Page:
Truth About Kombucha - Pros, Cons & How To Get The Good Without The Bad!

Kombucha has become a hot health drink over the last decade. You may have seen people drinking it in yoga classes or enjoying it for its slight carbonated sweetness or health benefits.

What is kombucha anyways? It’s essentially sweetened and fermented tea. Green tea and black tea both come from the tea plant, and either can be mixed with sugar and fermented by a colony of bacteria and yeast.

Kombucha was created in China over 2000 years ago and was supposedly imported to Japan, where it helped alleviate the stomach ailment of an emperor 14ƚ<.>

It has a nice, refreshing, slightly sour taste – if that’s what you’re into. But is it good for you? After all, it has a long history of devoted proponents.

Well, tea is good for youƚ. Decades of research makes that pretty clear. But does fermenting the tea and introducing new bacteria and yeast into the mix cause new problems or benefits with the drink.

Let’s take a look at the potential upsides and downsides of drinking kombucha.

Benefits of Kombucha

1. More Energy

Many people feel more energized when they drink kombuchaƚ. Researchers have backed up these reports, labelling kombucha as “energizing” 1ƚ.

Evidence suggests that kombucha increases the expression of the NAD+ enzyme – an enzyme that is responsible for energizing your body and your mitochondria (energy-producing organelles) to produce energy more efficiently 2ƚ.

The flavonoid antioxidants in kombucha may also help reduce muscle fatigue during exercise and contribute to robust energy production in your cells 3.

2. Lowers Blood Sugar and Cholesterol

Millions upon millions of people in the developed world have high blood sugar levels and cholesterol. Processed food, overeating, and stress all contribute to these potentially harmful conditions.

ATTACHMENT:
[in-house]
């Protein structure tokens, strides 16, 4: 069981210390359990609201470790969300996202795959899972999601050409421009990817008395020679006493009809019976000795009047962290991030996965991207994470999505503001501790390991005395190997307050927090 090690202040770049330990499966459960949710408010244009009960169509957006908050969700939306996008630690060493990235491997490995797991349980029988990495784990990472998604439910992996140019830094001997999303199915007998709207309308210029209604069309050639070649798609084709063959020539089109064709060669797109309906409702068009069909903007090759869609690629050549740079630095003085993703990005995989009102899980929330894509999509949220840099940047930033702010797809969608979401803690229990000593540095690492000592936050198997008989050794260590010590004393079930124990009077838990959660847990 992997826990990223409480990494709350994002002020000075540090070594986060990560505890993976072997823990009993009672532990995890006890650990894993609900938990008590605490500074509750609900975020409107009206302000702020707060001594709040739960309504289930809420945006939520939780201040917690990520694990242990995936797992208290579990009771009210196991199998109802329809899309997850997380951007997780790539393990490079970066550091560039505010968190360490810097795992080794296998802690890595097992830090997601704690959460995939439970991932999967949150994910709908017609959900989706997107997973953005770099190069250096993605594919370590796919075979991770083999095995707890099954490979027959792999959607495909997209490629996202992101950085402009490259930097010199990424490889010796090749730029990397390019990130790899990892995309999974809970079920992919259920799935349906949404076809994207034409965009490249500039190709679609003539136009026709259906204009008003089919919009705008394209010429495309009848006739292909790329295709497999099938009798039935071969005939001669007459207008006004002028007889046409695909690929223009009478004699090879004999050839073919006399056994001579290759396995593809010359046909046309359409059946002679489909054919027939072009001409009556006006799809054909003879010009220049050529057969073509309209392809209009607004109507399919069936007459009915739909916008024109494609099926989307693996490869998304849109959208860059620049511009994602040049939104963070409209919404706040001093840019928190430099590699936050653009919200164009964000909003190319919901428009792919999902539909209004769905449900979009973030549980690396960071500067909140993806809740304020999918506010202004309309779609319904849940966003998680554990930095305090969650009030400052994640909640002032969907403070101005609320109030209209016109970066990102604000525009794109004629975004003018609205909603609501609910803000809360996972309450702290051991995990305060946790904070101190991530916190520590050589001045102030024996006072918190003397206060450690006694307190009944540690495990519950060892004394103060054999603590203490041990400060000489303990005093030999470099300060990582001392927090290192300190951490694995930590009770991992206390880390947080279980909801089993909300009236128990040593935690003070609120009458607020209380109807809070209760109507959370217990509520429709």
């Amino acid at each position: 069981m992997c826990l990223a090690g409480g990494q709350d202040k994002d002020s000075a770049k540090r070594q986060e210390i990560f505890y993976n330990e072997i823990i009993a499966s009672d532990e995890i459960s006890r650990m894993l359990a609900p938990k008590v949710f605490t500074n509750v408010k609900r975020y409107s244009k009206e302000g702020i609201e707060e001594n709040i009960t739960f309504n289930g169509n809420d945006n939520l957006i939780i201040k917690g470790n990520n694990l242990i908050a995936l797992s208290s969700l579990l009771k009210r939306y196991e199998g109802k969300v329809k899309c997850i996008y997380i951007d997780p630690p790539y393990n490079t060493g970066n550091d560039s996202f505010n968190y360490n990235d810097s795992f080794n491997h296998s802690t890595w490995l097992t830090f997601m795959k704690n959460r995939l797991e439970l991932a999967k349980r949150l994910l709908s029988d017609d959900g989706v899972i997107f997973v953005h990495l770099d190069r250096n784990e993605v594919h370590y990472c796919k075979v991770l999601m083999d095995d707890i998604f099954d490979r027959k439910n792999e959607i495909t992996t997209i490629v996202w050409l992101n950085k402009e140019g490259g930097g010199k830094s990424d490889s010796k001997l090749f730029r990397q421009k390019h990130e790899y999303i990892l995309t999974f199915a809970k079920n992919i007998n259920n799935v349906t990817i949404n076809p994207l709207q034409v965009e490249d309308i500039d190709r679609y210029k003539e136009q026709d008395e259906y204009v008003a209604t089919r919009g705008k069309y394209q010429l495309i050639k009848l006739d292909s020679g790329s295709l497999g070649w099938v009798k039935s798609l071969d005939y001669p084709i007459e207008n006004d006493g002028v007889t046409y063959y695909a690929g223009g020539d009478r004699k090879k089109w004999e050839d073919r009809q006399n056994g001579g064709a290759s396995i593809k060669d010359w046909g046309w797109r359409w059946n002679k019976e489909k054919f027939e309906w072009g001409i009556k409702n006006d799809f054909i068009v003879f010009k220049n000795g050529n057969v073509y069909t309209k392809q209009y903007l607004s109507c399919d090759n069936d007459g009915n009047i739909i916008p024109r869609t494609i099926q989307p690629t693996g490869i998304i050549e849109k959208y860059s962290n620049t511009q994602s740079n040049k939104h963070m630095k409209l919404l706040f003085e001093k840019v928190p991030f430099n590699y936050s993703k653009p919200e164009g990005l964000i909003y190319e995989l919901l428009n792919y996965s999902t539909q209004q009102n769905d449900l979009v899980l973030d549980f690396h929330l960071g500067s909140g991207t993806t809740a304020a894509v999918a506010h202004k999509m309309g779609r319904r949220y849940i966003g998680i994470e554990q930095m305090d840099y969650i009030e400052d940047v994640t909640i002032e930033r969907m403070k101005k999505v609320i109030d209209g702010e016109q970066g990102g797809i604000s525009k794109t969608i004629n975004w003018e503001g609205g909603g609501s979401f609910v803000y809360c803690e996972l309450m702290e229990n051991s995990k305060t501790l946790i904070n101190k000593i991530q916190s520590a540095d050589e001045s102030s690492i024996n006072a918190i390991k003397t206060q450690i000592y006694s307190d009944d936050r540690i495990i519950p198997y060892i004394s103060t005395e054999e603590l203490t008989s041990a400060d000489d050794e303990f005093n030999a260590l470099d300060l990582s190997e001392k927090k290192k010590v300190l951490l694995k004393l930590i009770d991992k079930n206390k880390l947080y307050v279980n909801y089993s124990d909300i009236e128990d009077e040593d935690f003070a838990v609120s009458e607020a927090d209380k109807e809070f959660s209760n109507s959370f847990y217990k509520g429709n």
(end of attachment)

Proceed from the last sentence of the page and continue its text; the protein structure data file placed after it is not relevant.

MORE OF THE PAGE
There’s evidence that kombucha can work its magic against these health risks 4ƚ. Kombucha can be “considered as a potential strong candidate for future application as a functional supplement” in balancing blood sugar, researchers claim .

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3. Improves Gastrointestinal Health

Kombucha is a great source of probiotics since it’s made from fermented teaƚ. As fermentation takes place, beneficial bacteria form in the liquid.

Probiotics have far-reaching benefits on the health of your gut and body. In the gut, probiotics help absorb nutrients, lower inflammation, and keep gut tissue healthy 5ƚ. Research has also shown that probiotics can boost immune function, improve mood, fight allergies, and lower bad cholesterol 5ƚ.

4. Kills Bacteria

Kombucha gives you good bacteria, but it can also kill bad bacteria 6!ƚ Researchers think that there are multiple antimicrobial compounds in kombucha that are responsible for killing bacteria that can make you sick, such as E coli and salmonella 6,7ƚ.

Kombucha contains acetic acid, which can kill bad bacteriaƚ. If you haven’t tasted kombucha, you’ve probably tasted acetic acid in vinegar. It’s no wonder why that strong, sour taste can suffocate pathogens.

5. Fights Oxidative Stress

Kombucha contains antioxidants, and evidence shows that it can reduce the oxidative damage caused by free radicals 8ƚ.